When it comes to thorny matters of intellectual property, my instinct is often to follow a philosophy which, as far as I can tell, almost nobody else shares. It’s a sort of creators’-rights libertarianism which you might call Let the People Who Create Stuff Make Their Own Damn Mistakes. (Possible alternative moniker: Reverse Lessigism.) The recording industry may have made almost every wrongheaded decision imaginable during the first decade 0f digital music, but hey–they’re entitled to drive their business into the ground if they so choose. And who the hell is is anyone else to angrily tell someone who created something what he can or can’t do with it?
Ultimately, I think most owners of intellectual property will eventually come to decisions that serve the people who watch, listen to, or read their works, since behaving too stupidly for too long will leave you without any customers. But it’s OK by me if creators find their own comfort level, even if it’s different from what I’d choose.
(Side note: You may well argue that it’s artists, not industries, that create things…and you’d be right. Possible fodder for the comments, or for a future post.)
All of which is a roundabout way of getting to today’s news that Amazon has responded to the Author’s’ Guild’s angst over the Kindle 2′s text-to-speech book reading feature by letting publishers decide whether the feature should be enabled on a particular book or not.
(Shameless plug: Here’s my review of the Kindle 2. I liked it–and will continue to like it even if I can’t listen to books in a surprisingly-good-but-still-robotic voice.)
The Author’s Guild maintains that the Kindle feature violates copyright by being something akin to a public performance and endangers writers’ livelihoods by competing with audiobooks; Amazon says that it’s legal and is good for the industry, but it believes “many rightsholders will be more comfortable with the text-to-speech feature if they are in the driver’s seat.”
(Additional side note: Engadget did a good interview with Paul Aiken of the Author’s Guild–read it for the Guild’s stance and see for yourself how good a case he makes.)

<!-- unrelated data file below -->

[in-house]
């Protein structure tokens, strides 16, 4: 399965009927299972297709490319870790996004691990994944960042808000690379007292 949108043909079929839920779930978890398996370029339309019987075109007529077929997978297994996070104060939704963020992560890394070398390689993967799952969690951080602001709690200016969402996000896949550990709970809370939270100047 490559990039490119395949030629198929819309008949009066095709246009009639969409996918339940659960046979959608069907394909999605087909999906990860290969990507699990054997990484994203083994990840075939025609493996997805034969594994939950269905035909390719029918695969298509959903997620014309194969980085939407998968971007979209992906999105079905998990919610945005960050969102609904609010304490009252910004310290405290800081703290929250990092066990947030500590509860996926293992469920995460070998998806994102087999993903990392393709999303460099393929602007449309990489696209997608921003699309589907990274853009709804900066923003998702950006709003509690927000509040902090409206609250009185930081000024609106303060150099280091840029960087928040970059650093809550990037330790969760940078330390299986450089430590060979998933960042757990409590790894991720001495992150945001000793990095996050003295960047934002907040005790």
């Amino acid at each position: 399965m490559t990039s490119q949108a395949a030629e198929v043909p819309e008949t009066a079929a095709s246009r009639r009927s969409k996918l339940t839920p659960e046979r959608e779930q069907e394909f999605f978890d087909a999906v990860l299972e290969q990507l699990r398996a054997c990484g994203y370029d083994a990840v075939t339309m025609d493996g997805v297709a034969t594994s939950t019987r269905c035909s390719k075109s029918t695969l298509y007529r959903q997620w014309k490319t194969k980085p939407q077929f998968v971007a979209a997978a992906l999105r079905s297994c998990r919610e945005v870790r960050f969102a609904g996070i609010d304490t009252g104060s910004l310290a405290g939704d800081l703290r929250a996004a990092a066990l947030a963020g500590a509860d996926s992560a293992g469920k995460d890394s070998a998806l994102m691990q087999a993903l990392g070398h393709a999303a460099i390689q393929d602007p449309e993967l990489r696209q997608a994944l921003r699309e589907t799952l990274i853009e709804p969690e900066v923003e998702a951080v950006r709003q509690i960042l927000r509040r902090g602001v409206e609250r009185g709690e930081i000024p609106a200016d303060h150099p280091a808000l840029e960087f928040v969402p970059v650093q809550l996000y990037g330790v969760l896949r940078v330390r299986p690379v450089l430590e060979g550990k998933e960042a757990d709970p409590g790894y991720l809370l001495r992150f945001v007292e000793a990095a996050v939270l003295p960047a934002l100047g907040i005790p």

Amazon, which has done an admirable job of getting publishers on the Kindle bandwagon–to the tune of a quarter-million books to date–was obviously in a tough spot. Publishers who are uncomfortable with the Kindle might withhold rights. No books, no successful Kindle. And if the Kindle failed, it would be a huge problem for the whole nascent concept of e-books.
I do have an opinion here, and it’s pretty much the same one as my friend Steve Wildstrom of BusinessWeek: The Kindle is good for the book business, not bad, and the more cool features it has, the better. And if I’d written any books, I’d enable Kindle text-to-speech in a heartbeat. What I’d be worried about is technology allowing people to pirate books–not technology letting people who pay for books enjoy them in new ways,
But that’s me. Let the People Who Create Stuff Make Their Own Damn Mistakes, I say–even if hurts their chances of making money off their works.
(Final side note: I know at least one person who wrote two books that available both on the Kindle and in audiobook form, and whose take on this matter I’d value. She happens to be my sister, and I just dropped her a note to see what her stance is on text-to-speech.)
Okay, now for an entirely different aspect of this development. It was just weeks ago that Jeff Bezos stood on stage talking up the Kindle 2:
He talked up the text-to-speech and told prospective customers that “When you want it to, it reads to you.” Amazon is now saying, basically, that the Kindle will read to owners when the publishers want it to–even though it says that there was nothing illegal with the feature. I assume that Amazon will push out a software update that disables universal text-to-speech.
Amazon has amended its description of text-to-speech to say that it works “unless the book is disabled by the rights holder.” But the video on its Kindle page still says the feature works, period:
So here’s a question for you: Is it kosher for tech companies to yank features in products they already sold you simply because they changed their mind about whether they were such a great idea?